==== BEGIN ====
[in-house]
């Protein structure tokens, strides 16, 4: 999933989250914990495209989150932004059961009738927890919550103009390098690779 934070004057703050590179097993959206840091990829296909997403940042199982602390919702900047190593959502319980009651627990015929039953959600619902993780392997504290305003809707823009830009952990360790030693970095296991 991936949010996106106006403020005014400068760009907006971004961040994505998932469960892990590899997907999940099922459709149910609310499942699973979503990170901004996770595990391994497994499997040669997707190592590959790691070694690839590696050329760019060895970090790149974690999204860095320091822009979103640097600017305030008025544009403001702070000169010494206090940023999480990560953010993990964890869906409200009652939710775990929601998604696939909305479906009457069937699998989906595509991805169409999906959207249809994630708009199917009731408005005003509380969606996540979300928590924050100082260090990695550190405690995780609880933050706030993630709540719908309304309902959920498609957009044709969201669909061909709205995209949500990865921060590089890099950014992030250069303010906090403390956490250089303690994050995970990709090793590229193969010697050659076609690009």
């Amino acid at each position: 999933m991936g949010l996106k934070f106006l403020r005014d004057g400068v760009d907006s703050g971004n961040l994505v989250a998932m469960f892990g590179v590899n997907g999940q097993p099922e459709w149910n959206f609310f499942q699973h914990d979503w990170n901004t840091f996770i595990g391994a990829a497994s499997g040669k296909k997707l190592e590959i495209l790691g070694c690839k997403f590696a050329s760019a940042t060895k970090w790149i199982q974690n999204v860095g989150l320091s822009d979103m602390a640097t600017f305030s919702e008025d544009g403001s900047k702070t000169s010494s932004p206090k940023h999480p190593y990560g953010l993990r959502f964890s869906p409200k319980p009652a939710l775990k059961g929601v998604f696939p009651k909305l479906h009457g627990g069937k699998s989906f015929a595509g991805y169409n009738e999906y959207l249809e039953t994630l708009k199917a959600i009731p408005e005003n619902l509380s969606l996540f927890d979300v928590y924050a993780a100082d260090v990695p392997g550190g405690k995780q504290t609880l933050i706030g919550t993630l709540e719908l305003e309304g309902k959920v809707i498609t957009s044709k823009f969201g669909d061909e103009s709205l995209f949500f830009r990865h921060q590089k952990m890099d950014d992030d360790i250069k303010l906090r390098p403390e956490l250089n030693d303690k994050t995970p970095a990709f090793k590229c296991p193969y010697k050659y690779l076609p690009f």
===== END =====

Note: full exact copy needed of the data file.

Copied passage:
[in-house]
């Protein structure tokens, strides 16, 4: 999933989250914990495209989150932004059961009738927890919550103009390098690779 934070004057703050590179097993959206840091990829296909997403940042199982602390919702900047190593959502319980009651627990015929039953959600619902993780392997504290305003809707823009830009952990360790030693970095296991 991936949010996106106006403020005014400068760009907006971004961040994505998932469960892990590899997907999940099922459709149910609310499942699973979503990170901004996770595990391994497994499997040669997707190592590959790691070694690839590696050329760019060895970090790149974690999204860095320091822009979103640097600017305030008025544009403001702070000169010494206090940023999480990560953010993990964890869906409200009652939710775990929601998604696939909305479906009457069937699998989906595509991805169409999906959207249809994630708009199917009731408005005003509380969606996540979300928590924050100082260090990695550190405690995780609880933050706030993630709540719908309304309902959920498609957009044709969201669909061909709205995209949500990865921060590089890099950014992030250069303010906090403390956490250089303690994050995970990709090793590229193969010697050659076609690009």
């Amino acid at each position: 999933m991936g949010l996106k934070f106006l403020r005014d004057g400068v760009d907006s703050g971004n961040l994505v989250a998932m469960f892990g590179v590899n997907g999940q097993p099922e459709w149910n959206f609310f499942q699973h914990d979503w990170n901004t840091f996770i595990g391994a990829a497994s499997g040669k296909k997707l190592e590959i495209l790691g070694c690839k997403f590696a050329s760019a940042t060895k970090w790149i199982q974690n999204v860095g989150l320091s822009d979103m602390a640097t600017f305030s919702e008025d544009g403001s900047k702070t000169s010494s932004p206090k940023h999480p190593y990560g953010l993990r959502f964890s869906p409200k319980p009652a939710l775990k059961g929601v998604f696939p009651k909305l479906h009457g627990g069937k699998s989906f015929a595509g991805y169409n009738e999906y959207l249809e039953t994630l708009k199917a959600i009731p408005e005003n619902l509380s969606l996540f927890d979300v928590y924050a993780a100082d260090v990695p392997g550190g405690k995780q504290t609880l933050i706030g919550t993630l709540e719908l305003e309304g309902k959920v809707i498609t957009s044709k823009f969201g669909d061909e103009s709205l995209f949500f830009r990865h921060q590089k952990m890099d950014d992030d360790i250069k303010l906090r390098p403390e956490l250089n030693d303690k994050t995970p970095a990709f090793k590229c296991p193969y010697k050659y690779l076609p690009f």